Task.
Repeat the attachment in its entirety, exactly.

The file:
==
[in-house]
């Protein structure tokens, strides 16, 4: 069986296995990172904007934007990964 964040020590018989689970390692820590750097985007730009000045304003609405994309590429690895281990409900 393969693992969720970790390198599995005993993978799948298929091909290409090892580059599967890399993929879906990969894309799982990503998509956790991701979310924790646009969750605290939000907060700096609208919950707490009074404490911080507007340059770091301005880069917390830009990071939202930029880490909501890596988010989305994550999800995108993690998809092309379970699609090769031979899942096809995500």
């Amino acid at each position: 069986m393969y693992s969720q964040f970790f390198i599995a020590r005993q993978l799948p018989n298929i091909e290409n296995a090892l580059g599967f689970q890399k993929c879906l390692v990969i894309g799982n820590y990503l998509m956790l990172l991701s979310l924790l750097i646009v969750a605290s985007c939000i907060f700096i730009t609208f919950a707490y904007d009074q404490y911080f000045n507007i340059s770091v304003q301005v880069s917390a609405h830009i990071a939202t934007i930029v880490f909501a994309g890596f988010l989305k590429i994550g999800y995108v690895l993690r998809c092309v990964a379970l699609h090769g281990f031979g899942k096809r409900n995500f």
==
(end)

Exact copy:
[in-house]
């Protein structure tokens, strides 16, 4: 069986296995990172904007934007990964 964040020590018989689970390692820590750097985007730009000045304003609405994309590429690895281990409900 393969693992969720970790390198599995005993993978799948298929091909290409090892580059599967890399993929879906990969894309799982990503998509956790991701979310924790646009969750605290939000907060700096609208919950707490009074404490911080507007340059770091301005880069917390830009990071939202930029880490909501890596988010989305994550999800995108993690998809092309379970699609090769031979899942096809995500």
């Amino acid at each position: 069986m393969y693992s969720q964040f970790f390198i599995a020590r005993q993978l799948p018989n298929i091909e290409n296995a090892l580059g599967f689970q890399k993929c879906l390692v990969i894309g799982n820590y990503l998509m956790l990172l991701s979310l924790l750097i646009v969750a605290s985007c939000i907060f700096i730009t609208f919950a707490y904007d009074q404490y911080f000045n507007i340059s770091v304003q301005v880069s917390a609405h830009i990071a939202t934007i930029v880490f909501a994309g890596f988010l989305k590429i994550g999800y995108v690895l993690r998809c092309v990964a379970l699609h090769g281990f031979g899942k096809r409900n995500f």